What My Empowered Aunt Taught Me About Being Muslim | Sojourners

What My Empowered Aunt Taught Me About Being Muslim

It all began for me as a young girl, spending many childhood summers with my aunt — my father’s eldest sister. Her name was Hilal, which means “crescent moon” in Arabic.

No name could have been more appropriate for her — just as the spiritual lives of Muslims center on the crescent moons of the lunar calendar, my family’s spiritual center stood upon this strong minded, faithful, and dedicated matriarch.

I wear many hats in my life. I am a Muslim, a woman, a mother, and an interfaith leader — to name a few. But of all the women who have inspired me to give back through interfaith service and activism, my aunt Hilal continues to resonate as one of the guiding forces in my life for good.

Before my aunt immigrated to the U.S., she lived in Chennai, a southern city in India and the fourth largest city in the country. During childhood summers in her home, I spent countless hours wandering in her garden, picking fresh mangoes and guavas from the trees. Most afternoons I lounged under a jasmine canopy on her porch swing, waiting for the car that would approach the front gates and deliver my cousins home from school.

But one day she invited me to accompany her on some errands before we picked up my cousins. As we pulled into a courtyard, I looked out of the car window and quickly realized we were not outside the school my cousins attended. This was a school, but no ordinary one.

I followed my aunt into the building and into a classroom where rows of women sat in front of sewing machines. I could hear the sound of children in other classrooms nearby, reciting English lessons out loud. The sound of their voices in unison carried into the room where their mothers sat, overhearing the lessons and getting to act as students, too.

For most of that hour I sat in the back of the room, watching my aunt check in with the instructor and speak with many of the women in the room.

I learned later that we had visited a halfway house for women who were escaping domestic and communal violence. It was a place where displaced women could become financially independent and begin to piece their lives back together. At this school, they could do so while also providing their children with a free education.

As I grew older, I learned that this was not the only organization in which my aunt invested. She also actively volunteered in many women-led spaces, singlehandedly creating a network of friends to financially support many underprivileged young people with their college education. My aunt, as I came to learn, was an empowered Muslim woman — one living as a minority in a predominantly Hindu and patriarchal country, who found a way to live her faith through service to her family and community.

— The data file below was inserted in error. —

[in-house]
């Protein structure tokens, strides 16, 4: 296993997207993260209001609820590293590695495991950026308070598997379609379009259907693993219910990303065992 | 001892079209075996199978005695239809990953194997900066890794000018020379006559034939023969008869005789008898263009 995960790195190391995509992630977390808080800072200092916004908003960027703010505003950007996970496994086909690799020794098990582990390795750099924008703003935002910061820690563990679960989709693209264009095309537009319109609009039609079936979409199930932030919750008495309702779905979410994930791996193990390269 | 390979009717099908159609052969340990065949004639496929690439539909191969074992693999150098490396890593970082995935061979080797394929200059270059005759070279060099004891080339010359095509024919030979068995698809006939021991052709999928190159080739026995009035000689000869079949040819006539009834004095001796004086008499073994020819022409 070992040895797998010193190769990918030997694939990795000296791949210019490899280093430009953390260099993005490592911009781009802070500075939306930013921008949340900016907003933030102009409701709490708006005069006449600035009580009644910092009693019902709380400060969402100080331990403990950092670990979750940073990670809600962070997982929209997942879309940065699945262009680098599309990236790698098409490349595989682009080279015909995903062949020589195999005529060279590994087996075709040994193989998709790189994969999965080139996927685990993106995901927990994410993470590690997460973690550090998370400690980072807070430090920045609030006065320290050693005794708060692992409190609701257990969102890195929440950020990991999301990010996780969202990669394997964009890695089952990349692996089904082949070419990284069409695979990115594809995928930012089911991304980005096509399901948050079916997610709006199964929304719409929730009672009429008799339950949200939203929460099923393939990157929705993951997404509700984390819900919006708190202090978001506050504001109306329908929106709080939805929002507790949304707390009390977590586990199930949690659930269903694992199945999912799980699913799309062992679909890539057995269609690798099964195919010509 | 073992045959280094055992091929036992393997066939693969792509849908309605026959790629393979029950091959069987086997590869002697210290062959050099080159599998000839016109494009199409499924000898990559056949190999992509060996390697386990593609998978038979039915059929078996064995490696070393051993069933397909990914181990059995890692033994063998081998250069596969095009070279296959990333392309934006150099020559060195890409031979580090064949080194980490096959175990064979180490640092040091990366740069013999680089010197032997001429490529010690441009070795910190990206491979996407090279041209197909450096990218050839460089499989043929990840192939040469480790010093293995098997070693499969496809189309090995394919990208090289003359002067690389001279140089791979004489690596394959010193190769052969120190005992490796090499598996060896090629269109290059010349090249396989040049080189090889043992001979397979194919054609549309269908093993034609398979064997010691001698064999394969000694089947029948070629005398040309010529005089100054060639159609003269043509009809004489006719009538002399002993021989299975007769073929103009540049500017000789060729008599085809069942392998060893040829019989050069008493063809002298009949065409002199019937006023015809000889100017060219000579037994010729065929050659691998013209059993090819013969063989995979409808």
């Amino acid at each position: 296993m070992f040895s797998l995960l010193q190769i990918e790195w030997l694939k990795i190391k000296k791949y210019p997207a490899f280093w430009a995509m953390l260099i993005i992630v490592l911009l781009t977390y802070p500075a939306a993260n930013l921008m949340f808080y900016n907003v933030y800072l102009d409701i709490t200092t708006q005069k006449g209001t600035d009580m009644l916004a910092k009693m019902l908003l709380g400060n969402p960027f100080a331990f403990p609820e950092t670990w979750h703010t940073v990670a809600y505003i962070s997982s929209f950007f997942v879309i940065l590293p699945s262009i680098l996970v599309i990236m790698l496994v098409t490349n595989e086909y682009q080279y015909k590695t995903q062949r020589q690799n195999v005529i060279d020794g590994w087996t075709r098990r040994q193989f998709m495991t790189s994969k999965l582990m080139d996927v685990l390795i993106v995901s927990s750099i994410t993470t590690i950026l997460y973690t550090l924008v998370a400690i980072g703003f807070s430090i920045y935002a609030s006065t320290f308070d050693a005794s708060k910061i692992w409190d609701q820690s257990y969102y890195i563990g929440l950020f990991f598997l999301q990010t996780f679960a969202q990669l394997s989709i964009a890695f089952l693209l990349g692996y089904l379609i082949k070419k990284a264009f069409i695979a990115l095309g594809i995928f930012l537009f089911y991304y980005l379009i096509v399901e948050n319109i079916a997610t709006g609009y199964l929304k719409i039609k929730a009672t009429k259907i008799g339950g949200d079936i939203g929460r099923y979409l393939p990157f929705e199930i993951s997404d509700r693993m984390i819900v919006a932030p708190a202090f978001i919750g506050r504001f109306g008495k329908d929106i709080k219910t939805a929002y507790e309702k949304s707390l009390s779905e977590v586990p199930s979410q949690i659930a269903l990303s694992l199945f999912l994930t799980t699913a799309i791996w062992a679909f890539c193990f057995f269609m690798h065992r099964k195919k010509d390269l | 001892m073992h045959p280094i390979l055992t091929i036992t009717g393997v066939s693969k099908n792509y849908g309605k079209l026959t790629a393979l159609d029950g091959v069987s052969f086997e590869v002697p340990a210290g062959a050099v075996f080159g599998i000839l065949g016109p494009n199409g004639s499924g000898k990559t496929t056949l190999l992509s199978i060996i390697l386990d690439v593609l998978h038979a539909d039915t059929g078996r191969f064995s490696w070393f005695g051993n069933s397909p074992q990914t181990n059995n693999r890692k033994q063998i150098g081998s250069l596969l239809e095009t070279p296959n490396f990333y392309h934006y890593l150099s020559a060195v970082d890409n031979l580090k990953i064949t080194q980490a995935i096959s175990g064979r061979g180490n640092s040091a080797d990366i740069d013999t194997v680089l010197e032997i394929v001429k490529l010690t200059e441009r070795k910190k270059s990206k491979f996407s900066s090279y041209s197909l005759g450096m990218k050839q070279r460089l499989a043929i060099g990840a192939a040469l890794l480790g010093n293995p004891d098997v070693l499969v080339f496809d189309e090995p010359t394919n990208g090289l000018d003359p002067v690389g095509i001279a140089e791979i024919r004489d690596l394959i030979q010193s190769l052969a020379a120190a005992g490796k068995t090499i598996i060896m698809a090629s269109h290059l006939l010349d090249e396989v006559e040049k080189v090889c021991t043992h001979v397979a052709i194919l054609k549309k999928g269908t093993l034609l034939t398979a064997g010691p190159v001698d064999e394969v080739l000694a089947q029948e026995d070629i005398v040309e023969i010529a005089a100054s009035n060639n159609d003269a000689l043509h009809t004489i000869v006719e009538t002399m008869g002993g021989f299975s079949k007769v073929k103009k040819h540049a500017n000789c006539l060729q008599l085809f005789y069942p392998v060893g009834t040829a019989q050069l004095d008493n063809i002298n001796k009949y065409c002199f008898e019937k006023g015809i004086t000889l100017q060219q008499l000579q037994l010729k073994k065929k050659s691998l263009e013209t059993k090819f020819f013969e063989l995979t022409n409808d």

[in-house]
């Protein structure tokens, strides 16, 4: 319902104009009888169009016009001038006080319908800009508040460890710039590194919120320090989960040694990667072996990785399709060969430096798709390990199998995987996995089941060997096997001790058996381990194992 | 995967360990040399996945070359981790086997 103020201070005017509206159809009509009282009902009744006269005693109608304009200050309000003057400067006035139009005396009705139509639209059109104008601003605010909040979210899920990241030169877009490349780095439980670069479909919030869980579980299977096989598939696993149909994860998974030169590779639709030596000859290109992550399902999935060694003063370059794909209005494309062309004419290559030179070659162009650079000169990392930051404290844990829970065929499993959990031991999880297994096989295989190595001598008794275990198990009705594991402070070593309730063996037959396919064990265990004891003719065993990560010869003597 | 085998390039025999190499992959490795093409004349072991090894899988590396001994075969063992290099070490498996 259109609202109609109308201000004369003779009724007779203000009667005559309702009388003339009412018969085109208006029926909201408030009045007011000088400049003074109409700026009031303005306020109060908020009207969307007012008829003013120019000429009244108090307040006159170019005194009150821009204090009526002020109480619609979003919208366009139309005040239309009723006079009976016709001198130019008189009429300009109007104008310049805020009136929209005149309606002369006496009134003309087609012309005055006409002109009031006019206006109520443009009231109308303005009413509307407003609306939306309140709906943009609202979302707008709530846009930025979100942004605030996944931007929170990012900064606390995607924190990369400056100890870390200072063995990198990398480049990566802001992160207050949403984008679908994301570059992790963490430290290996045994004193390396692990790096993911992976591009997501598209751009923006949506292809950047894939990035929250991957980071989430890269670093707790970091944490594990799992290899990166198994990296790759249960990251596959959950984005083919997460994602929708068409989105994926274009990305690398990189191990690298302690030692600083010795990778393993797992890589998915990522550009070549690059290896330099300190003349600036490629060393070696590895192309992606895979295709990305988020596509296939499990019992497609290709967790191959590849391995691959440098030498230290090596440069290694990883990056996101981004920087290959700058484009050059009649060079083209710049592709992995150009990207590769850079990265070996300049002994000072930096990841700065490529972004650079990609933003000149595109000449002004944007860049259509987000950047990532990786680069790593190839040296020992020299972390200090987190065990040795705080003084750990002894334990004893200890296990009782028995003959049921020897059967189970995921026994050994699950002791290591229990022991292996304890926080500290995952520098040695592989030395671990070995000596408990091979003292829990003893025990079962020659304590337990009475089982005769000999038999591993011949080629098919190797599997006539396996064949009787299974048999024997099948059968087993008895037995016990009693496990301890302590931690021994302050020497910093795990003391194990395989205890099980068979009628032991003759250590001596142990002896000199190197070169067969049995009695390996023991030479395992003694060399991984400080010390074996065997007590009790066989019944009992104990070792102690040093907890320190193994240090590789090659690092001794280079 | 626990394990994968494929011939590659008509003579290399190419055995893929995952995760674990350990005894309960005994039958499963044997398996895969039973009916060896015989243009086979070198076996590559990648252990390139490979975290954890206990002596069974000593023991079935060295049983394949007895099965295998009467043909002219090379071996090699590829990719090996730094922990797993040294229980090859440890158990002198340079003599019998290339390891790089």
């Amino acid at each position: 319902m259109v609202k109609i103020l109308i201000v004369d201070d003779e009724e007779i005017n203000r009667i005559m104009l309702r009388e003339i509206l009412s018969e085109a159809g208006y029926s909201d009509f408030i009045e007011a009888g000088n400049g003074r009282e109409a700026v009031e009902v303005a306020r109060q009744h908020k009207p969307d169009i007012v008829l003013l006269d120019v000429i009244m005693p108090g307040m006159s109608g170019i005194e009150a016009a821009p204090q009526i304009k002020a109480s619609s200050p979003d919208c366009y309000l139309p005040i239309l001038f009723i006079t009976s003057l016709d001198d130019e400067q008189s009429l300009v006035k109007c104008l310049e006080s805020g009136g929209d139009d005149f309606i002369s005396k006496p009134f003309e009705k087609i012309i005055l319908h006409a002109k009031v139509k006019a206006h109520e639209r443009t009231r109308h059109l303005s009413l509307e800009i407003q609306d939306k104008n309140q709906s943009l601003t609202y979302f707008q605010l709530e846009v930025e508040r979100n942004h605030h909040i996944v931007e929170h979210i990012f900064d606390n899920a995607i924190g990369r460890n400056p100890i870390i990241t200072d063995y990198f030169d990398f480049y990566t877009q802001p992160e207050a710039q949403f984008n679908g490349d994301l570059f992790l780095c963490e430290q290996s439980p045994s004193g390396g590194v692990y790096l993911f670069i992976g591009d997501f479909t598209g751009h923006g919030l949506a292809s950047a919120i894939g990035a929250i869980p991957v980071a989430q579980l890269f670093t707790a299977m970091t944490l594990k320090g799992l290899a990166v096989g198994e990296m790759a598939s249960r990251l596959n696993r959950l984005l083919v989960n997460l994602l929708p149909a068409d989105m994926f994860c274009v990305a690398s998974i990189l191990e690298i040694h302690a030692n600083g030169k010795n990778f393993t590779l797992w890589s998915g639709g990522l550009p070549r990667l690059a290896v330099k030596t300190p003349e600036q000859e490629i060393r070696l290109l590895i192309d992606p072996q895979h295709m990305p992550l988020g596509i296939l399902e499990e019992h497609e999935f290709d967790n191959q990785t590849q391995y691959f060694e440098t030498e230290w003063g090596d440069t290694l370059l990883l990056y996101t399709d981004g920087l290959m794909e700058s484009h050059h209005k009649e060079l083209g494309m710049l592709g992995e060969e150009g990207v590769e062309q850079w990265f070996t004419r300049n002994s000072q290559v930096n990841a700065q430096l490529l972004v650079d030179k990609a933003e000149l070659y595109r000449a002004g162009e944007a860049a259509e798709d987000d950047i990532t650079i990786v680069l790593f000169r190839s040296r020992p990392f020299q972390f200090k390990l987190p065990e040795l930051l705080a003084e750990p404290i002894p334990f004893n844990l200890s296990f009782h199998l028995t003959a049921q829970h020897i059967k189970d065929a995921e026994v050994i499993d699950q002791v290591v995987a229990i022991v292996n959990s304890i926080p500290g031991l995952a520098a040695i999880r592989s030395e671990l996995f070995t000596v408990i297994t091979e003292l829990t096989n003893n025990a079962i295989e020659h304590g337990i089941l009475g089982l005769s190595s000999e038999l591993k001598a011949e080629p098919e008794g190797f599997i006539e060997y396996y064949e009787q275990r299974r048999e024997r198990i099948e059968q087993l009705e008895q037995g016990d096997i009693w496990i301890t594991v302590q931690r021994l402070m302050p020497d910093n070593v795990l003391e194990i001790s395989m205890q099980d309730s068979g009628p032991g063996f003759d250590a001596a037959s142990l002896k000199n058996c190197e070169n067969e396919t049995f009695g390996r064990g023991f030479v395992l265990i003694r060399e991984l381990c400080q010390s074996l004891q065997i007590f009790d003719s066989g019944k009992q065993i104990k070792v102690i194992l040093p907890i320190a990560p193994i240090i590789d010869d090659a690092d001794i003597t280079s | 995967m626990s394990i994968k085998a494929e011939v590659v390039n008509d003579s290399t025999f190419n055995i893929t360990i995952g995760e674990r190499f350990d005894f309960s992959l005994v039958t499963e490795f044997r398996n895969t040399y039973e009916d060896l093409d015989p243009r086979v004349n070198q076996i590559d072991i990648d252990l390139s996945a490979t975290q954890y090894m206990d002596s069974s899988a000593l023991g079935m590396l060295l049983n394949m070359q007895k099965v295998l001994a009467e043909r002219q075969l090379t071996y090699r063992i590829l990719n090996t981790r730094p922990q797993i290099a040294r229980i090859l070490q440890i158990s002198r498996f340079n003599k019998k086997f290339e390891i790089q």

Seventeen years ago this April, our family was devastated by her sudden loss. I remember getting the call from my dad. I was in college and cramming for an economics exam in my dorm room when he informed me that she had been admitted to the hospital. Three days later, when her health had worsened, we rushed to be at her side for possibly her last moments of life. But we did not arrive in time.

Later, we left the hospital and went to her home, where we discovered the fridge full of food that she had cooked the day before. It was as if she had known we would all be there.

My most vivid memories of the days following her death are the few moments I spent with my dad after returning from her burial. I had never watched him weep before that. He said to me, “She will never meet who you are going to become.”

Just a week earlier I had begun exploring my Muslim identity more closely. I had started wearing the hijab, a headscarf worn by many Muslim women, and had begun volunteering at an after-school tutoring program on the south side of Chicago hosted by the Inner-City Muslim Action Network. I had found a way to live and act on my American Muslim values, and I looked forward to sharing these discoveries with her. But fate didn’t give us that opportunity.

The most valuable inspiration I have received from my beloved aunt is a simple one: a Muslim lives out his or her faith through acts of service every day. Not for recognition or praise, but to submit to God, to show gratitude for our own blessings, and to leave the world a better place than we received it.

Today, as a mother and an aunt, I am committed to passing on her legacy to my own daughter and nieces. Hilal was not only my crescent — she was also my north star.

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